Remembering Mum – Sixth Month

Time flies. Six months have gone by since Mum?s passing away. Early today, Peter (my cousin) and I, together with Yanti (our maid) went to the Mount Erskine Columbarium to light candles and say prayers for Mum at her niche. It was a simple affair in remembrance of Mum. At the same time, it was an emotional one for me. It was difficult indeed not to feel sad in the presence of Mum?s remains.

No matter how well we are prepared to face the death of a loved one, no matter how many deaths of loved ones we had faced before, the actual death itself is one that is most difficult to bear. I thought I could eventually cope with the grief of losing Mum as time passes, but after six months, I still feel a deep sense of loss that is just so difficult to shake off. Mum is too deeply ingrained in me, and rightly so. I am her progeny.

Author: Peter Tan

Peter Gabriel Tan. Penangite residing in the Klang Valley. Blissfully married to Wuan. A LaSallian through and through. Slave to three cats. Wheelchair user since 1984. End-stage renal disease since 2017. Principal Facilitator at Peter Tan Training specialising in Disability Equality Training. Former columnist of Breaking Barriers with The Borneo Post. This blog chronicles my life, thoughts and opinions. Connect with me on Twitter and Facebook.

7 thoughts on “Remembering Mum – Sixth Month”

  1. I can understand your relationship with your mom. I share a similar bond with mine. I shudder at the thought that she would someday go away. But such is life. I am comforted by the fact that there’s still time for me to make her life as close to being good as I possibly can. From your blogs, I take it that you had a great relationship with your mom. In this day and age, I think this is more than any mother can ever dream of.

    Be comforted that she had you. And be comforted also that she is in a better place now.

  2. i have to add something to spit’s comment..

    be comforted that you do not have any regrets about her when she was alive. you gave her your all.

    you know when you have given your all when you have that deep sense of loss. how much she has affected you.. it shows how deep your relationship with her is and what you would do for her 🙂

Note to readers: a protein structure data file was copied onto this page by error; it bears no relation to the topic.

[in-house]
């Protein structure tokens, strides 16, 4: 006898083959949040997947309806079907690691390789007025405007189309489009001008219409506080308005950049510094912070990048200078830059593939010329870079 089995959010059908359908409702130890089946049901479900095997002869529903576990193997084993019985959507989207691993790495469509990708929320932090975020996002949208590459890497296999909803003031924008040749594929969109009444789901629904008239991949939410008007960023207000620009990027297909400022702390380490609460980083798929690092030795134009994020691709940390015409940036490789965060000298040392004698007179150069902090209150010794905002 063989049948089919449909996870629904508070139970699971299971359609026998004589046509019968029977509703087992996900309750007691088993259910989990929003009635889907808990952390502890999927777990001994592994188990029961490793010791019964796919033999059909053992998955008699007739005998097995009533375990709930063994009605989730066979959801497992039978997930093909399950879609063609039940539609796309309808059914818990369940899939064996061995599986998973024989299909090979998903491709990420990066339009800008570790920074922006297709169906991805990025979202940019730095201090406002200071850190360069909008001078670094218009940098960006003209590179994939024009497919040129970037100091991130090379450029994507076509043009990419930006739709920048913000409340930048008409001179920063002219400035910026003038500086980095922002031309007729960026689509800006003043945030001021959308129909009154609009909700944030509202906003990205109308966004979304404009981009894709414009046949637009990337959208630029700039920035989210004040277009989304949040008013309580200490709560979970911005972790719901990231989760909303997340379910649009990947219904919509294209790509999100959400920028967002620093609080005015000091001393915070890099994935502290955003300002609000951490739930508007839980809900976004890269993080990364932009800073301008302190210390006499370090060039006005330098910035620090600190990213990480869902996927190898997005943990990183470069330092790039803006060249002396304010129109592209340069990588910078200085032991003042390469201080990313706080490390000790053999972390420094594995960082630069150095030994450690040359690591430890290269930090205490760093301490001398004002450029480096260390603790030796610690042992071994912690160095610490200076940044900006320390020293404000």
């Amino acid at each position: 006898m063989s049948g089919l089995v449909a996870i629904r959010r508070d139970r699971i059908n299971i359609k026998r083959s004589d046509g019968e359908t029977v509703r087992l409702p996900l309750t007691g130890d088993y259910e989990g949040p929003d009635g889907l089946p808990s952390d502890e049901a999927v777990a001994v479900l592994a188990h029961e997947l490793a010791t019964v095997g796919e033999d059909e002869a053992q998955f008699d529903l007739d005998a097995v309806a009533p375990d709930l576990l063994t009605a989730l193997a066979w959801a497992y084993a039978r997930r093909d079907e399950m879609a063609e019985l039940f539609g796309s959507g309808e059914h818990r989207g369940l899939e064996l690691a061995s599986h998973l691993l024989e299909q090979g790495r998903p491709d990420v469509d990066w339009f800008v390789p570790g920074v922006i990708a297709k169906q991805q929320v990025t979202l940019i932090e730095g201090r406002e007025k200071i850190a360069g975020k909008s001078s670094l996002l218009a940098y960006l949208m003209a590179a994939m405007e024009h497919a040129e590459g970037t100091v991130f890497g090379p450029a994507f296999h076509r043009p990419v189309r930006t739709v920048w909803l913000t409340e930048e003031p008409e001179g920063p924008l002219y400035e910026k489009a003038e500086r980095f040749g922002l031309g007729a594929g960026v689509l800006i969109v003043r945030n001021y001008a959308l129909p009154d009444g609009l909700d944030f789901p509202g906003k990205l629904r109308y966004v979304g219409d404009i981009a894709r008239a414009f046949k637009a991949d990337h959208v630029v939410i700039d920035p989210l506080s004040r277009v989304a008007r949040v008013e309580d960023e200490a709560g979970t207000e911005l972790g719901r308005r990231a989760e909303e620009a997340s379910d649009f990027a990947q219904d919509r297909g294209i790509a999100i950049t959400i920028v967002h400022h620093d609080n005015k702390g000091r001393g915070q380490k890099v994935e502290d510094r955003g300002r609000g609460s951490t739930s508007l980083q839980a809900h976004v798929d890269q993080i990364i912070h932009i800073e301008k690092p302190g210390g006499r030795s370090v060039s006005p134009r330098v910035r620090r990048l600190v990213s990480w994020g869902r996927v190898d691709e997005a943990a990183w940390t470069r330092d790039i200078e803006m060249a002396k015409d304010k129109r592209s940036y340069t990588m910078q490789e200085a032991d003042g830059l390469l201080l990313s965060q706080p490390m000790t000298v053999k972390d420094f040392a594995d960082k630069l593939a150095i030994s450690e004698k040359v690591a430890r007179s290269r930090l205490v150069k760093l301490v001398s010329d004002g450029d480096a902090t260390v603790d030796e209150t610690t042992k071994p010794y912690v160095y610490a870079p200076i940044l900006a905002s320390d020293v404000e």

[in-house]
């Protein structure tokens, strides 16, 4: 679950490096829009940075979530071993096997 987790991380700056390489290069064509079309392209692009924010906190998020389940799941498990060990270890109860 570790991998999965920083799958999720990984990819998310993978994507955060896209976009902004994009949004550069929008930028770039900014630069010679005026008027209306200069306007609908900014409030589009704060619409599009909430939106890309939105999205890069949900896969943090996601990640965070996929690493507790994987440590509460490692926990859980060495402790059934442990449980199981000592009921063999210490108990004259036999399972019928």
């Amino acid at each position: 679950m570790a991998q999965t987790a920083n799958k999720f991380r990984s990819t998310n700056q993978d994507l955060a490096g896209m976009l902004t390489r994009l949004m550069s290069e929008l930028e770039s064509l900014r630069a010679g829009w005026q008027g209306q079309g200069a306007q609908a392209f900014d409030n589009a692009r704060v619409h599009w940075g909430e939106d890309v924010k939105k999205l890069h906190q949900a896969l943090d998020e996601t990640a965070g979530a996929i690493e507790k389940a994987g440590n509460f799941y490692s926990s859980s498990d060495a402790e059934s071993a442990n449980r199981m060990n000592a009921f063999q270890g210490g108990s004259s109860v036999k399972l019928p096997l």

3. Thank you, you two, Spit and Natasha, for always being supportive with your comforting comments whenever I blog about something as melancholic as this.

    My regret is I could not do enough for Mum because of my condition. Even if I could, Mum would never have allowed me, for she was a very independent woman.

    In my heart, I know I did all that I possibly could, but that was just not good enough. Perhaps, this guilt is one of those phases that one has to go through after the loss of a very dearly beloved one.

    Thank you people, for lending an ear, and leaving words of solace to lift up my spirits. This means a lot to me.

  4. Terry,
    I believe that photo was taken at the Kek Lok Si Temple in the late sixties. I used to live somewhere near there. Yes, that is Mum carrying me. I must have been around two or three years old.

  5. i feel nice when i look back at old photos of loved ones, especially those who are not around anymore. but i wish i had a video camera with me before my dad passed away. motions and sound does feel better than stills. but for now, i’ll make the best of what i have.

    *does your nikon coolpix 3100 has sound recording?

  6. Photos are links to our past. It is a record of those treasured moments, captured and freezed for posterity. Videos would have been better but in whatever form, I will still cherish it.

    The CP3100 does not record sound. And the battery life leaves much to be desired although the images are very good.

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